So...revised drink, revised tasting notes. Shaking this drink nice and hard to really infuse the mix with the lime, and double straining, I ended up with (not surprisingly) a very different drink. Much more of a "limey Palmetto".

Lime then rum taking front seat on the nose, followed by very subtle hints of the vermouth. The drink is light and fresh on the palate. Now the rum and vermouth play better together providing a very enjoyable "Manhattan" like experience.

The essence of lime provided by shaking with the rind gives a very nice, fresh citrus profile, and without the full sour of my earlier drink (where I used the juice of 1 lime). It is spot on actually, and now I have something to do with some of those used lime rinds! I'll be playing with this technique for sure.

Thanks again Frederic for the comments!

Wednesday, June 1, 2011


Here's How!, published in 1927, is a title known to collectors for the many recipes that were copied verbatim into the 1930 Savoy cocktail book. Harry Craddock and the book's editors also borrowed from McElhone, Ensslin and Vermeire among others, which puts the book in good company. 

Judge Jr. was the nomes de plume of one Norman Hume Anthony, who spent quite a bit of time in Frank & Jack's according to an article from TIME magazine from June 19,1939.

Apparently, Norman was still the editor of the Judge in 1927 when Here's How was published...he was fired in 1930 though and spent "several months biting his nails" in Frank & Jack's speakeasy.

There's a bit of a"wardrobe malfunction" going on here if you look close.
Eventually he was hired by Publisher John Delacorte to start the very successful "Ballyhoo" publication, described as a "bathroom burlesque of bathroom advertising".

The "Frankenjack" cocktail was among the recipes first published in this book, and as it states in the notes, was named after the proprietors of a "very, very" well-known speakeasy in New York City.

A famous Frank and Jack's speakeasy, which I think we can safely assume is the same establishment, was described in Michael Batterberry's “On the Town in New York” as follows:

More typical was Frank and Jack’s, a jolly place where there were generally a hundred people jammed into a tiny kitchen barely large enough to hold three tables. Among those struggling for air and room enough to laugh might be Jimmy Durante, Pat Rooney, or Peggy Hopkins Joyce. It was Frank and Jack who perfected the gambit of getting rid of one drunk by asking him to assist another out the door.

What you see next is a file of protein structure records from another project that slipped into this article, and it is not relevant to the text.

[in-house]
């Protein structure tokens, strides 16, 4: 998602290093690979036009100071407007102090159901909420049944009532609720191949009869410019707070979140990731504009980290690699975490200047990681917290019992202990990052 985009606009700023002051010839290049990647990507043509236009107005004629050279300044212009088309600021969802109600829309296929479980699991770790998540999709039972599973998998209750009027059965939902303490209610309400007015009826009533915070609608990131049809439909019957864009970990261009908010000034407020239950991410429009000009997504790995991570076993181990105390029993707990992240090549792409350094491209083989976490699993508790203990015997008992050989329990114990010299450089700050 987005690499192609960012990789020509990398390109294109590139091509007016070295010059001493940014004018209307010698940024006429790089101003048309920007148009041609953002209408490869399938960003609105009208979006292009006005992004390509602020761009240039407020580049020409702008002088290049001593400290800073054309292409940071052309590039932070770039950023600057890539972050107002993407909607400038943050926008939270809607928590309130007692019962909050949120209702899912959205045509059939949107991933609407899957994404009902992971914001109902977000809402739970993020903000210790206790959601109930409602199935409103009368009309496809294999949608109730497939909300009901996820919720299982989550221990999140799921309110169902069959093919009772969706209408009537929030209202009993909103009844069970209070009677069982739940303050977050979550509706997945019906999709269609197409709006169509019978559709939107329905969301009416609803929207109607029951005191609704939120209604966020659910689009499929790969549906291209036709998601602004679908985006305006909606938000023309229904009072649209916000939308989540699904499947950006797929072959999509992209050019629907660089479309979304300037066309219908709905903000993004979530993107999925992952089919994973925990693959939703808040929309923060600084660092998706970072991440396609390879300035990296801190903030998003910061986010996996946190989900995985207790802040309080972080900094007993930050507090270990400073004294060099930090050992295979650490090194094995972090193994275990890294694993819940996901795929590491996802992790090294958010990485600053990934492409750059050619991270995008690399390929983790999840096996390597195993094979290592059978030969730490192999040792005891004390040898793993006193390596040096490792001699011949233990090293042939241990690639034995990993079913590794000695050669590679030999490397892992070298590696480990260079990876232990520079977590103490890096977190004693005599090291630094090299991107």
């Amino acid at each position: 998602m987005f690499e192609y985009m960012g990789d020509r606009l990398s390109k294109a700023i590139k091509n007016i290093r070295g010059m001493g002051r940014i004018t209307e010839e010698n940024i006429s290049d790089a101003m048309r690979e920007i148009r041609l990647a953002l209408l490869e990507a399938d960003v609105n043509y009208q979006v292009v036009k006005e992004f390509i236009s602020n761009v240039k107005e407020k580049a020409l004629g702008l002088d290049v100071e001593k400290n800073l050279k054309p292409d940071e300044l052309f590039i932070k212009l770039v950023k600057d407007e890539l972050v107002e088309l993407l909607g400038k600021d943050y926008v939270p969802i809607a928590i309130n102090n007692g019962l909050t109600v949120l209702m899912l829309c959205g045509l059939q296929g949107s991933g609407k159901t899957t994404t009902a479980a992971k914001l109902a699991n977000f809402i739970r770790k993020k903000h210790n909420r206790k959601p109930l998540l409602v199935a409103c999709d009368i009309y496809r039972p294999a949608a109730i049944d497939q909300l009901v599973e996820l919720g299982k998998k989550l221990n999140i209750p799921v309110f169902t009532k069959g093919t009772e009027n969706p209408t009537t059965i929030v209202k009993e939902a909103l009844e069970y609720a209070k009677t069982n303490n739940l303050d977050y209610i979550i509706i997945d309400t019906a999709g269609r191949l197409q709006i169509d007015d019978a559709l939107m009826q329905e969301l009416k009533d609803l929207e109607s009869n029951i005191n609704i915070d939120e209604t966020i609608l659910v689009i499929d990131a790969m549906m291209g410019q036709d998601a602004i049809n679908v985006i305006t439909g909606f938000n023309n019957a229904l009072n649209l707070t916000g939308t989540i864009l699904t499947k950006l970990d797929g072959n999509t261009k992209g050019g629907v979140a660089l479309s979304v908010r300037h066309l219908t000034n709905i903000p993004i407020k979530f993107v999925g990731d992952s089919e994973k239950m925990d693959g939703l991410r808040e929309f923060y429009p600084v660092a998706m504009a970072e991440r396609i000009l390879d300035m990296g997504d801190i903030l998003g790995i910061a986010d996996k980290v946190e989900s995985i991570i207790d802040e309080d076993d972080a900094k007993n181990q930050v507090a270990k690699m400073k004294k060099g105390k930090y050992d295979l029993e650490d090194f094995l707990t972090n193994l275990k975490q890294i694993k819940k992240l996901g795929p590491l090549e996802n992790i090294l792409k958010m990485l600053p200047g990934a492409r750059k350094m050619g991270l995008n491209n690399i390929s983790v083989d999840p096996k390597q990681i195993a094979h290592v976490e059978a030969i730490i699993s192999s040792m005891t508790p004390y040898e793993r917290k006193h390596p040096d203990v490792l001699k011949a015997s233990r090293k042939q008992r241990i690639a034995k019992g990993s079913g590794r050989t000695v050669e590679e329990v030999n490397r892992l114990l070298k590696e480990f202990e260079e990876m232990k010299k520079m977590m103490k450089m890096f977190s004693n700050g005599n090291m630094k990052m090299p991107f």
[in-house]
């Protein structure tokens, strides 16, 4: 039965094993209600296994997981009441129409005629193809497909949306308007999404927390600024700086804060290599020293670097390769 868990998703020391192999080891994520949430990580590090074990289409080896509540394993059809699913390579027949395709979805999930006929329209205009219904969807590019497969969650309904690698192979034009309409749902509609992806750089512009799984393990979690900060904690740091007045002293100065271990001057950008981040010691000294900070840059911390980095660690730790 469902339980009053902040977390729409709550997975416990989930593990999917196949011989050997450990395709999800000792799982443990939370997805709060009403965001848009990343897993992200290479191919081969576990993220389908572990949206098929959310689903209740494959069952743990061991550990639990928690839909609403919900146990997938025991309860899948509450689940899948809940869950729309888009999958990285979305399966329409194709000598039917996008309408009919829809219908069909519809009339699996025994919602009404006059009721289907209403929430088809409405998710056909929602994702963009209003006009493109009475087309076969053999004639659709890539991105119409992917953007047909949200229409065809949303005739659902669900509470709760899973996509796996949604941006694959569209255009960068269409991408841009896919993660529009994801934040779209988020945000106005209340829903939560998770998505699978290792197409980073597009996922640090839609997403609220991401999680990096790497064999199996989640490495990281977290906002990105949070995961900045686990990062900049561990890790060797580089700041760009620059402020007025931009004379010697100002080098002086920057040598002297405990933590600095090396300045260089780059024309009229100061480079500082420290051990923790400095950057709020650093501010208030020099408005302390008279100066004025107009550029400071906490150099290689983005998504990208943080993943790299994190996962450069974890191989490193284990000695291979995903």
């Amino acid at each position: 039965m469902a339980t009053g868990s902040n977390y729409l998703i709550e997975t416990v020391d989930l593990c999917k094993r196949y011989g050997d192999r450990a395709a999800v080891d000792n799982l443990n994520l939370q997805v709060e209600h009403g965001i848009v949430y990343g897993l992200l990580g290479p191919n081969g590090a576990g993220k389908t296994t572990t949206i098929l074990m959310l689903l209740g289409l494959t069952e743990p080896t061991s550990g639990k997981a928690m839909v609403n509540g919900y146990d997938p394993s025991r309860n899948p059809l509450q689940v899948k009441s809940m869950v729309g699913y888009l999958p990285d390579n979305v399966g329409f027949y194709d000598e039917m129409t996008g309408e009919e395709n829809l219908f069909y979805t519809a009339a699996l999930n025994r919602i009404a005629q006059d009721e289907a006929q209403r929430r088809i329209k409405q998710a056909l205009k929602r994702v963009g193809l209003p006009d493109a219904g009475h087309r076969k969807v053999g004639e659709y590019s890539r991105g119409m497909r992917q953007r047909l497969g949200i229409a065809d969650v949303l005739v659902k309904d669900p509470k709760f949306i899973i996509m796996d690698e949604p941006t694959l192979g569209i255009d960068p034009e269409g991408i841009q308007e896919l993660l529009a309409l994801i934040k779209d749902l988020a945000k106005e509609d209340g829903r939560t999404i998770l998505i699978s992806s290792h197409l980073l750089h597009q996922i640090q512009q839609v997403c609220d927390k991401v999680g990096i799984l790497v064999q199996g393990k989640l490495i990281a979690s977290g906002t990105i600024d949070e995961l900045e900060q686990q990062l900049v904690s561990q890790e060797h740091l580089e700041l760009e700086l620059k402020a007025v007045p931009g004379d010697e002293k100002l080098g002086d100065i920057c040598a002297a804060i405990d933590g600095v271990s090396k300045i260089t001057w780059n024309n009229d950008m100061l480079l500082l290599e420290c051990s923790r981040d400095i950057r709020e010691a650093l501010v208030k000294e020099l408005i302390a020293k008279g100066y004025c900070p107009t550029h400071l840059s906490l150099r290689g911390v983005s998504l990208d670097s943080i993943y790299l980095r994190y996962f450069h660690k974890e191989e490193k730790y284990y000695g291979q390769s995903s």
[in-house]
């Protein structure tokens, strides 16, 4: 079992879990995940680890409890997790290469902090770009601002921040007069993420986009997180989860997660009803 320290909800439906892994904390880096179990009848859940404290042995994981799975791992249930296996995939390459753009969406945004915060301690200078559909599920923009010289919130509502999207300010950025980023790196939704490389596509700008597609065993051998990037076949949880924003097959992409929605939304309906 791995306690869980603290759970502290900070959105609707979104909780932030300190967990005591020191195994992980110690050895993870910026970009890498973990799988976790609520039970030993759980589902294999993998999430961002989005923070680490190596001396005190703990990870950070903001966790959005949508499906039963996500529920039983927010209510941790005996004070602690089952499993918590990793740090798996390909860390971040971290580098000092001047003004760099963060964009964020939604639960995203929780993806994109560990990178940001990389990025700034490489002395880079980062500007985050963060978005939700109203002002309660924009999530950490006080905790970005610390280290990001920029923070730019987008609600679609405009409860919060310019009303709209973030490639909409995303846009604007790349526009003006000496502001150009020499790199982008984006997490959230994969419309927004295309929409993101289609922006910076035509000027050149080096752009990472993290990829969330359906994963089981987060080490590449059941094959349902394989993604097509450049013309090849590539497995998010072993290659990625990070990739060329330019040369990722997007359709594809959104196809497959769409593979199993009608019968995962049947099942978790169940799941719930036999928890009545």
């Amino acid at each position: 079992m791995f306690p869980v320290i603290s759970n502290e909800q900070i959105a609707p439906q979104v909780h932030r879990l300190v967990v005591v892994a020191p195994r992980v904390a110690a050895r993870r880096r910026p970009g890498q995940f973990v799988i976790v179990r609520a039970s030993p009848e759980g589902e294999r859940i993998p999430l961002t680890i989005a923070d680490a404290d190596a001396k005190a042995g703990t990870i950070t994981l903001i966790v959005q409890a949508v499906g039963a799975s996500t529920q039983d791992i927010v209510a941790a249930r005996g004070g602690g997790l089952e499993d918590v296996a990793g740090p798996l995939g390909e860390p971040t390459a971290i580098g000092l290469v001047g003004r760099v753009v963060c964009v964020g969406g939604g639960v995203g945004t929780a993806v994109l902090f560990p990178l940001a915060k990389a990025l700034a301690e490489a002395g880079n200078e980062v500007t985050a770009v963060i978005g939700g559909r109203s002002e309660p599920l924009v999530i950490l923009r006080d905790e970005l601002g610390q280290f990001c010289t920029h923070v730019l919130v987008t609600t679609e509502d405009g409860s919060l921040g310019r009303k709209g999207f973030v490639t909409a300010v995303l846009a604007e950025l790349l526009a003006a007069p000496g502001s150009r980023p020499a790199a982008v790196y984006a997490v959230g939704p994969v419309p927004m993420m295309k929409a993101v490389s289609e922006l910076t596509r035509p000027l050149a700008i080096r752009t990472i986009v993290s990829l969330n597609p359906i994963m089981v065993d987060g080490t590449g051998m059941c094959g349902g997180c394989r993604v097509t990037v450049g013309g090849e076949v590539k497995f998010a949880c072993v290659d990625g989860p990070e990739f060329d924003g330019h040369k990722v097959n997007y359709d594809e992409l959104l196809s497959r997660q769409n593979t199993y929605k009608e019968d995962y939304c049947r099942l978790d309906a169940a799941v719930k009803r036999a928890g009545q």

The Frankenjack from Here's How by "Judge Jr." as pub'd in 1927


1 ounce (30 ml) Gordon's Export gin (or Beefeater)
1 ounce (30 ml) French Vermouth (I used my fav Kina Lillet sub, Cocchi Americano)
1/2 ounce (15 ml) apricot brandy (Marie Brizard "Apry")
1/2 ounce (15 ml) Cointreau

Stir well with ice and strain into a cocktail glass. Garnish with an orange twist.

Over the years many recipes have called for this to be a shaken drink. With the absence of citrus however this drink is much better suited to being well stirred.

This drink is basically a Claridge cocktail (sans the chocolate powder dusting) from Harry McElhone's 1922 ABC of Mixing Cocktails. The Frankenjack sounds like something you'd actually order at a bar though, and made for a good story here.

It's a nice drink. Too fruity to be a martini, though that is obviously the base drink here. I suppose if they'd named this 60 years later it would be a "Aprytini" or something "clever" like that. 

The Apry is certainly the dominate flavor, with the Cointreau's orange playing a supporting role only.

Using the Cocchi Americano over a regular dry vermouth gives the drink a nice roundness and silky mouth feel putting this drink more on the sweet side. 

The 47.3% A.B.V. Gordon's Export does a great job of making sure things don't get too sweet, use a good quality, high proof gin for this one for sure.